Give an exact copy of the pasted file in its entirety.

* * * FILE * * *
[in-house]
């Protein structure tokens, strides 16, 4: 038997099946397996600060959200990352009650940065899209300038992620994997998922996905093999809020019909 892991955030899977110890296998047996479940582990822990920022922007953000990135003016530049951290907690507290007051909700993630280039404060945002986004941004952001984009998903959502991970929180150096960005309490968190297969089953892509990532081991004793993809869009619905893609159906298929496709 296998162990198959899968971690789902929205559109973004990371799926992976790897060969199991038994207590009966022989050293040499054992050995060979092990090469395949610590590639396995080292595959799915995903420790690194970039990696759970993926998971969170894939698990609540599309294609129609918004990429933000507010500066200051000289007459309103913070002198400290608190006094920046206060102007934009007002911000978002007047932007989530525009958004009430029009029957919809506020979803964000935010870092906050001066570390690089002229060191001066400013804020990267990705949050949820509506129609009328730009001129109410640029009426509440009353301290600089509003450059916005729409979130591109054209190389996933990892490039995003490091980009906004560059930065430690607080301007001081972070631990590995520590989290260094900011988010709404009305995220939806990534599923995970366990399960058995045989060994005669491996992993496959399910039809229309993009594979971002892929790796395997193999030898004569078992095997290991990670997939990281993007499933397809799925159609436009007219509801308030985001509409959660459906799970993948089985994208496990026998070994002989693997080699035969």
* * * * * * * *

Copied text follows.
[in-house]
């Protein structure tokens, strides 16, 4: 038997099946397996600060959200990352009650940065899209300038992620994997998922996905093999809020019909 892991955030899977110890296998047996479940582990822990920022922007953000990135003016530049951290907690507290007051909700993630280039404060945002986004941004952001984009998903959502991970929180150096960005309490968190297969089953892509990532081991004793993809869009619905893609159906298929496709 296998162990198959899968971690789902929205559109973004990371799926992976790897060969199991038994207590009966022989050293040499054992050995060979092990090469395949610590590639396995080292595959799915995903420790690194970039990696759970993926998971969170894939698990609540599309294609129609918004990429933000507010500066200051000289007459309103913070002198400290608190006094920046206060102007934009007002911000978002007047932007989530525009958004009430029009029957919809506020979803964000935010870092906050001066570390690089002229060191001066400013804020990267990705949050949820509506129609009328730009001129109410640029009426509440009353301290600089509003450059916005729409979130591109054209190389996933990892490039995003490091980009906004560059930065430690607080301007001081972070631990590995520590989290260094900011988010709404009305995220939806990534599923995970366990399960058995045989060994005669491996992993496959399910039809229309993009594979971002892929790796395997193999030898004569078992095997290991990670997939990281993007499933397809799925159609436009007219509801308030985001509409959660459906799970993948089985994208496990026998070994002989693997080699035969």